By Sage Reynolds
Launched in 2017, Billie was founded by Jason Bravman and Georgina Gooley with the vision “to create an unapologetically, female-first company in the boring, male-dominated shaving category” while rejecting the Pink Tax along the way. In June of 2018, Billie released “Project Body Hair,” which acts as “a celebration of female body hair…wherever it is or isn’t” (“The New Body Brand”). This online campaign began with a video production on Youtube as well as an image gallery on their website. It is also a hashtag (#projectbodyhair) that encourages people to post photos with as much or as little body fuzz that they want. The video, which has over 1.2 million views and looks like a music video about female body hair, was directed by Ashley Armitage and features Princess Nokia’s song “Tomboy.” Billie focuses on closeups of women’s hair: armpits, bellies, toes, legs, unibrows bikini line. Finally, an ad that shows what natural female body parts look like: hairy!
It’s pivotal to look deeper into Billie’s mission approach, selling tactics, and advertisements. Billie’s mission could seem ironic by embracing a movement that makes purchasing razors obsolete. Is this pro-hair approach genuine? Or is it trying to appeal to people who support the pro-hair movement but still buy a pretty razor to shave? Is Billie simply exploiting people with body hair/people who choose not to shave to sell their product? Billie says they are all about being the razor that is there when you want to shave, but where is the narrative about where this want comes from? Does an 11-year-old girl who just began to grow hair want to take a razor to her flesh? Or is she convinced that there is something fundamentally wrong with female body hair? Is the video “Project Body Hair” exploiting people that grow their body hair to sell a product that will do just the opposite? It’s easy to be skeptical of Billie, whose mission is to “make the internet a little fuzzier” while selling products to strip that fuzz from real life.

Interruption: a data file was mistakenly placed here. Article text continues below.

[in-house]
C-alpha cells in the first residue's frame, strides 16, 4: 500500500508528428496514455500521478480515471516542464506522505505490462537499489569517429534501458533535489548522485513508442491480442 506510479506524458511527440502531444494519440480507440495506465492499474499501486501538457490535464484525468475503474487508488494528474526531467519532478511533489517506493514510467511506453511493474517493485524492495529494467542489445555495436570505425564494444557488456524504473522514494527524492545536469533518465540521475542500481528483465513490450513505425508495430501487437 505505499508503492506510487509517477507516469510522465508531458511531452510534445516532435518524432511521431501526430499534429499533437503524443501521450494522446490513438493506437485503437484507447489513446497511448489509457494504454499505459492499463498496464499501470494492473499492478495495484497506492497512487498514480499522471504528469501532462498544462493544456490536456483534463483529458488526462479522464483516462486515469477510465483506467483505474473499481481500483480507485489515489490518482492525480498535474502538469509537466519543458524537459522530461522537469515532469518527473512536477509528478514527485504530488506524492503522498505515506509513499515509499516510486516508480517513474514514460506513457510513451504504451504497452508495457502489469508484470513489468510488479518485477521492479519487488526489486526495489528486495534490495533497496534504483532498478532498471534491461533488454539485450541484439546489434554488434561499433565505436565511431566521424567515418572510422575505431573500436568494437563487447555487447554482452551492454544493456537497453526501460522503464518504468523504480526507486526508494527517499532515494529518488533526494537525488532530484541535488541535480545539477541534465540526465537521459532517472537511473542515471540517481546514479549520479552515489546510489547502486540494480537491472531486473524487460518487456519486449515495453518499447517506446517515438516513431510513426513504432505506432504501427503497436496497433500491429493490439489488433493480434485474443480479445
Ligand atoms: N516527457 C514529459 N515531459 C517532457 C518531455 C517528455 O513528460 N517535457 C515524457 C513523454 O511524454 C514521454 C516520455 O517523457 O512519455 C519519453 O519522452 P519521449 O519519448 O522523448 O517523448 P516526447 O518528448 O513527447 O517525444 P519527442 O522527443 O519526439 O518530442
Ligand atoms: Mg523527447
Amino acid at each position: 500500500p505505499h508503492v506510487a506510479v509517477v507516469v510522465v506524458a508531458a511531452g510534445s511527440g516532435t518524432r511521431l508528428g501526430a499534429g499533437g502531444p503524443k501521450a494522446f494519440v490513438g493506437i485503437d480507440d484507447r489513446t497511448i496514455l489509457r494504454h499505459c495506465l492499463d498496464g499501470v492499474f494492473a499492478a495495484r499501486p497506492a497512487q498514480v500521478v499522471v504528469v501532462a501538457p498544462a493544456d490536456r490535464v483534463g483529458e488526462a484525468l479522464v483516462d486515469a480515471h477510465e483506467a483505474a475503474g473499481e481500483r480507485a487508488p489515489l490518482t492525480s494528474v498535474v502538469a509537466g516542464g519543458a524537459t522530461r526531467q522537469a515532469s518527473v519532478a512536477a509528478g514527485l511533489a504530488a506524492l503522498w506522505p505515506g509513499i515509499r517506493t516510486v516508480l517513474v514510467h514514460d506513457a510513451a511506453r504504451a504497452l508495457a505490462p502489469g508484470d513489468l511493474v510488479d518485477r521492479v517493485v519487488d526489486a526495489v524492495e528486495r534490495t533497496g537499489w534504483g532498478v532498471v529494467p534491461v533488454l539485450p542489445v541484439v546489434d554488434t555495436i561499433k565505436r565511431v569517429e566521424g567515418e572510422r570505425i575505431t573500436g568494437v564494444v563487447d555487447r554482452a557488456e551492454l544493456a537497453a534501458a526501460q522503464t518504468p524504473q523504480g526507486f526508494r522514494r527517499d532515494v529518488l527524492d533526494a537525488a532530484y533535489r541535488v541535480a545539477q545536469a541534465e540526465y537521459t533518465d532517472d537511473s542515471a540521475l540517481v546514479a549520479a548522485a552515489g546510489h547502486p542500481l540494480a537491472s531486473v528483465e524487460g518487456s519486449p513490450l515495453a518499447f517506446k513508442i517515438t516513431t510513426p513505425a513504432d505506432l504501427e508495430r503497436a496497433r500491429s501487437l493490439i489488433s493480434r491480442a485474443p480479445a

Billie’s efforts to disrupt the dominant discourse around female body hair are receiving praise from customers and critics. Creating more access to products through Billie’s cheaper prices and relatability to more bodies is an important effort to recognize. Knowing how Billie can improve too is just as crucial. But no matter how progressive a company may be, it is always important to look deeper into their mission and what assumptions these promises rely on. Other razor companies should take notes from Billie, but ultimately it is up to you if a hair removal tool can be pro-hair.